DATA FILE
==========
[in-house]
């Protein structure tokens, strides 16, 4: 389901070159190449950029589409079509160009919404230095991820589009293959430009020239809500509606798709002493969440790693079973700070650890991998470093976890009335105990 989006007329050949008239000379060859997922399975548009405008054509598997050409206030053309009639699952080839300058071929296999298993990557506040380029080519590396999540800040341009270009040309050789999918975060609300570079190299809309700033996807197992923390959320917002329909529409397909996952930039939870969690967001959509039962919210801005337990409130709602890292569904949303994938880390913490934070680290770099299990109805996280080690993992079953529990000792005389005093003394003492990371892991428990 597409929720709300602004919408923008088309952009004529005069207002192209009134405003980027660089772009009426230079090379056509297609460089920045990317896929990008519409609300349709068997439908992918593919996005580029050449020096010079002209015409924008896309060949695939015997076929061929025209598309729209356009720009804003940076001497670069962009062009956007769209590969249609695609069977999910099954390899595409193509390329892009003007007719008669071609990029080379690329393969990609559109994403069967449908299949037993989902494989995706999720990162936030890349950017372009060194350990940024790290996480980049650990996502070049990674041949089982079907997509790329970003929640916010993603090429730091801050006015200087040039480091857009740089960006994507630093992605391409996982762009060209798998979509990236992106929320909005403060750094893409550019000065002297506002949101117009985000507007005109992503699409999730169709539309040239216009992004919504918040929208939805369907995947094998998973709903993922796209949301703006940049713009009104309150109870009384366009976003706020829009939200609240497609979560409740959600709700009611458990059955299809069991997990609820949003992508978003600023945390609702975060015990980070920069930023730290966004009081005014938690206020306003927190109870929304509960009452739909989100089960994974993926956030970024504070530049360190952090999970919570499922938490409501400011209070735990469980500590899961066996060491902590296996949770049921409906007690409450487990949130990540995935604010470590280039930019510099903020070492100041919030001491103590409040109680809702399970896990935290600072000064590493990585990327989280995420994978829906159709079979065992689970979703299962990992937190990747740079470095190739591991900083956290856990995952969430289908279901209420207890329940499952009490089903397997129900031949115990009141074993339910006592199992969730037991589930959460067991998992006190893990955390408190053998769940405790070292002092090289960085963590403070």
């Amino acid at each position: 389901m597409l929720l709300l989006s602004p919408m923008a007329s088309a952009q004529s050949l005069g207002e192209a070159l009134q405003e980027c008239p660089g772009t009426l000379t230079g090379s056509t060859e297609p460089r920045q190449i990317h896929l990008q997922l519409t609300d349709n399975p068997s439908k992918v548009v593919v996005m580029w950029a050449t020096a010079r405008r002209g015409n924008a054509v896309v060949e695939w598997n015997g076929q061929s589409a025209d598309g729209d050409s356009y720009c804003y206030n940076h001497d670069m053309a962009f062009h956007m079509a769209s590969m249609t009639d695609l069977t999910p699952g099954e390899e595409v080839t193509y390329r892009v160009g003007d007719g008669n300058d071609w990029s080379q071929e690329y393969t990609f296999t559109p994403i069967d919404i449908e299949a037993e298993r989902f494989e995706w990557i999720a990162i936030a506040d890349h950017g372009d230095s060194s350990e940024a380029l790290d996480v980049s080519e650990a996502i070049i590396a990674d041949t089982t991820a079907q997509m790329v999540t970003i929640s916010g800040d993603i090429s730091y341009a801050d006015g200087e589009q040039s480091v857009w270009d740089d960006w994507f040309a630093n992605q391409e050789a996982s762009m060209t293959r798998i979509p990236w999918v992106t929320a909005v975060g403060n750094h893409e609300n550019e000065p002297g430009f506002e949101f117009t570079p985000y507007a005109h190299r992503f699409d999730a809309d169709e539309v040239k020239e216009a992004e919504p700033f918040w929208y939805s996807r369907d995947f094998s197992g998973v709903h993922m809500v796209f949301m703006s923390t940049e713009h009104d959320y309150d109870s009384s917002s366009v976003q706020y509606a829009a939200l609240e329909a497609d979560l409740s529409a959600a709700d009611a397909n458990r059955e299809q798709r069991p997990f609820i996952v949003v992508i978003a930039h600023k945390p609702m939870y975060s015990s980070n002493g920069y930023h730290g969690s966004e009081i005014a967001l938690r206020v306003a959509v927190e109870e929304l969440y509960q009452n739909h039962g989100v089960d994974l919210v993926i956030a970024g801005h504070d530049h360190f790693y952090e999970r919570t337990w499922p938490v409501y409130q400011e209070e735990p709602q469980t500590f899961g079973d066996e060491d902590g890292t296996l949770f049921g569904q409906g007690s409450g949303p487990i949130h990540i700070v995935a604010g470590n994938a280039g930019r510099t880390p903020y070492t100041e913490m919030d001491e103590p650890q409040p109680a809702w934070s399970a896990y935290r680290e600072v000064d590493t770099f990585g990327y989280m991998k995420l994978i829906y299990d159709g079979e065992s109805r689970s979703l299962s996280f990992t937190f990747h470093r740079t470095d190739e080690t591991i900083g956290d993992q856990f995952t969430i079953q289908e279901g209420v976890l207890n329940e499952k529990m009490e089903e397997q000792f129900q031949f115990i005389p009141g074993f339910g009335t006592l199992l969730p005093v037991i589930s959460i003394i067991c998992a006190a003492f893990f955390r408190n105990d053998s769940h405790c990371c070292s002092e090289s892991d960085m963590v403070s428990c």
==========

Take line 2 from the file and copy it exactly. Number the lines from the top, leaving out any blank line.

């Protein structure tokens, strides 16, 4: 389901070159190449950029589409079509160009919404230095991820589009293959430009020239809500509606798709002493969440790693079973700070650890991998470093976890009335105990 989006007329050949008239000379060859997922399975548009405008054509598997050409206030053309009639699952080839300058071929296999298993990557506040380029080519590396999540800040341009270009040309050789999918975060609300570079190299809309700033996807197992923390959320917002329909529409397909996952930039939870969690967001959509039962919210801005337990409130709602890292569904949303994938880390913490934070680290770099299990109805996280080690993992079953529990000792005389005093003394003492990371892991428990 597409929720709300602004919408923008088309952009004529005069207002192209009134405003980027660089772009009426230079090379056509297609460089920045990317896929990008519409609300349709068997439908992918593919996005580029050449020096010079002209015409924008896309060949695939015997076929061929025209598309729209356009720009804003940076001497670069962009062009956007769209590969249609695609069977999910099954390899595409193509390329892009003007007719008669071609990029080379690329393969990609559109994403069967449908299949037993989902494989995706999720990162936030890349950017372009060194350990940024790290996480980049650990996502070049990674041949089982079907997509790329970003929640916010993603090429730091801050006015200087040039480091857009740089960006994507630093992605391409996982762009060209798998979509990236992106929320909005403060750094893409550019000065002297506002949101117009985000507007005109992503699409999730169709539309040239216009992004919504918040929208939805369907995947094998998973709903993922796209949301703006940049713009009104309150109870009384366009976003706020829009939200609240497609979560409740959600709700009611458990059955299809069991997990609820949003992508978003600023945390609702975060015990980070920069930023730290966004009081005014938690206020306003927190109870929304509960009452739909989100089960994974993926956030970024504070530049360190952090999970919570499922938490409501400011209070735990469980500590899961066996060491902590296996949770049921409906007690409450487990949130990540995935604010470590280039930019510099903020070492100041919030001491103590409040109680809702399970896990935290600072000064590493990585990327989280995420994978829906159709079979065992689970979703299962990992937190990747740079470095190739591991900083956290856990995952969430289908279901209420207890329940499952009490089903397997129900031949115990009141074993339910006592199992969730037991589930959460067991998992006190893990955390408190053998769940405790070292002092090289960085963590403070």